The origin of high charge carrier mobility in graphene
Comparison with carbon nanotubes
Klein paradox and half-integer quantum Hall effect
Graphene field effect transistors (FETs)
The importance of high mobility in electronic devices and circuits
Comparison between graphene and conventional FETs
Ambipolarity of graphene FETs
Electrostatic doping in graphene electronic circuits
The importance of drain current saturation and voltage gain
Impact of contact resistance on the properties of graphene FETs
Scaling and short-channel effects
Impact of band gap opening in graphene on FET properties
Small-signal model of graphene FETs
Low-frequency AC small signal model of FETs (hybrid-pi model)
Determination of transconductance gm and output conductance gd
Voltage and current gain
Definition of voltage and current gains
Intrinsic voltage gain gm/gd and intrinsic current gain h21
High-frequency model of graphene FETs
Extrinsic high-frequency model of FETs
Phasors in electronic circuits
Cutoff frequency fT of graphene FETs
Intrinsic and extrinsic cutoff frequency fT of graphene FETs
Comparison of graphene and conventional FETsin terms of fT
h and Y parameter models of two-port networks
Cutoff frequency from Y parameters
Power gain and maximum frequency of oscillation fmax of graphene FETs
Definition of power gain
Intrinsic and extrinsic maximum frequency of oscillation fmax of graphene FETs
Comparison of graphene and conventional FETsin terms of fmax
S parameters of two-port networks
Graphene electronic circuits
Graphene Moore’s law
Voltage gain and multi-stage circuits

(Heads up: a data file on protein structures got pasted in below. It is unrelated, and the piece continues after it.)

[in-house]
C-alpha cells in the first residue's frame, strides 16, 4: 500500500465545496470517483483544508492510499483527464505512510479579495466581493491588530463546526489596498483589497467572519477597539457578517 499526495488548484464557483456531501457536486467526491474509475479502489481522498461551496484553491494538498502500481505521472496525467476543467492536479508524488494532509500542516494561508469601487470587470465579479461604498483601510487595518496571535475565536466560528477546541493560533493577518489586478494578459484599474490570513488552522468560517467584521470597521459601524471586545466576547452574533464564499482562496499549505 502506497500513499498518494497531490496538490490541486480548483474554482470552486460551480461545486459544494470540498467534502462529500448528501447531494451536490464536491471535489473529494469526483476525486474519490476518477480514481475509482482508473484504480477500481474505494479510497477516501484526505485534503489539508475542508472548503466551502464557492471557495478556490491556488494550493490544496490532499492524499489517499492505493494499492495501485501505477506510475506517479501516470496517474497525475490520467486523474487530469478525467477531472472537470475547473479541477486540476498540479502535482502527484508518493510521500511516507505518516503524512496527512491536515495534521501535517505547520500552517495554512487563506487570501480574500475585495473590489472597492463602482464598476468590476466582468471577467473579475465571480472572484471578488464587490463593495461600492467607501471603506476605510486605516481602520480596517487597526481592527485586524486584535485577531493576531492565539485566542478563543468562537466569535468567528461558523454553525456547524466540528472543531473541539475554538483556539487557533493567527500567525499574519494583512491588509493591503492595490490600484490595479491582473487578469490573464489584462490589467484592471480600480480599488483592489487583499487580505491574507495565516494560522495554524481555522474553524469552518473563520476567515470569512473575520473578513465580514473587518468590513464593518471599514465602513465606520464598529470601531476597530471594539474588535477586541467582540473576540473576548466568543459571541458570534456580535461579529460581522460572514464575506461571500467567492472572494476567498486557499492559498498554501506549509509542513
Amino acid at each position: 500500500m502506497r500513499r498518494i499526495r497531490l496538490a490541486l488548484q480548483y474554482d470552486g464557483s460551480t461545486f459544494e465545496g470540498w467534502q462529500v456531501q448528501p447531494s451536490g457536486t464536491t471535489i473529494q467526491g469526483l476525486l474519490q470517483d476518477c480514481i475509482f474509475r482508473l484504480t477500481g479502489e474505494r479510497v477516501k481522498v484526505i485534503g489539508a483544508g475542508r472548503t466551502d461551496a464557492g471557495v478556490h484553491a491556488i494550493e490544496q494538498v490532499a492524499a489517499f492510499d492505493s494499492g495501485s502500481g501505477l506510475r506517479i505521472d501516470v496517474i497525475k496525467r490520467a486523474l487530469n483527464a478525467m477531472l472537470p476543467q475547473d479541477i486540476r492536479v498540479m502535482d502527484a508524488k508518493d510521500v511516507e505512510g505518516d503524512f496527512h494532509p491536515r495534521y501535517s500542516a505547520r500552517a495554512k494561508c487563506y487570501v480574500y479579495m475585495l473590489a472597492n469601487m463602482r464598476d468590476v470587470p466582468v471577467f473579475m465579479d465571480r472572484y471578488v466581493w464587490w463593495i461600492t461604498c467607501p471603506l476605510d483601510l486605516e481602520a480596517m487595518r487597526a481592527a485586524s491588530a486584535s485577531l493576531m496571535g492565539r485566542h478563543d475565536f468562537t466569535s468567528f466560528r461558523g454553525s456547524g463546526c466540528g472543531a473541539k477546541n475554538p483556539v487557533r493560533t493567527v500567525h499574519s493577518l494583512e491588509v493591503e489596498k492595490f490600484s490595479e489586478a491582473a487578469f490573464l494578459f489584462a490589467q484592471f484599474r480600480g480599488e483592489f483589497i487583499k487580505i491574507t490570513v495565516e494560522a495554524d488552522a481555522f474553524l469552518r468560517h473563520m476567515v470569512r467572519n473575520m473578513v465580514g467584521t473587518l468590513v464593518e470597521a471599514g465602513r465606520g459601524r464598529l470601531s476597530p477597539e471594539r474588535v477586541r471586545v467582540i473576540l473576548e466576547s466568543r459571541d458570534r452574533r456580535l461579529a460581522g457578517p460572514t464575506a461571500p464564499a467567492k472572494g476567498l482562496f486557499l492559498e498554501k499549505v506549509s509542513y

Static and dynamic power dissipation
Graphene electronic circuits: amplifiers, mixers, frequency multipliers, logic gates
Realistic gate delays and graphene ring oscillators
Introduction to lithography
Deep ultraviolet lithography
Resolution enhancement technologies
Extreme ultraviolet lithography
Electron beam lithography
Alternative lithographic technologies
Nanofabrication of graphene nanoelectronic devices and circuits
For Nanodevice Characterization the student will benefit from having already completed some courses in solid-state physics, for example Solid State Physics (096033) and Physics of Surfaces (096056).
For Graphene Nanoelectronics and Nanofabrication the student will benefit from having already completed some courses in solid-state physics, for example Solid State Physics (096033) and Electronics (096032). However, this is not obligatory.
Modalità di valutazione
For Nanodevice Characterization the student will be evaluated by oral examination according to the calendar of the course.
The student will be expected to discuss the physical phenomena which give rise to certain results or experimental effects, and what information regarding the characterization of the sample or device under test can be extracted from the experimental results. Emphasis is placed on the comprehension of real experimental data rather than calculation of simplified systems or reproduction of text-book derivations.
For Graphene Nanoelectronics and Nanofabrication the student will be evaluated by written examination according to the calendar of the course. The student will be expected to discuss the physical phenomena underlying applications of graphene in electronics, solve basic electronic circuits with graphene, extract transistor parameters and determine corresponding figures of merit.
Luis E. F. Foa Torres, Stephan Roche, Jean-Christophe Charlier, Introduction to Graphene-Based Nanomaterials - From Electronic Structure to Quantum Transport, Anno edizione: 2014, ISBN: 9781107030831
Juin J. Liou, Frank Schwierz, Hei Wong, Nanometer CMOS, Anno edizione: 2010, ISBN: 9814241083
Zheng Cui, Nanofabrication - Principles, Capabilities and Limits, Anno edizione: 2008, ISBN: 978-0-387-75576-2
Neil W. Ashcroft and N. David Mermin, Solid State Physics, Editore: Thomson Learning
J. H. Davies, The Physics of Low-Dimensional Semiconductors, Editore: Cambridge University Press, Anno edizione: 1998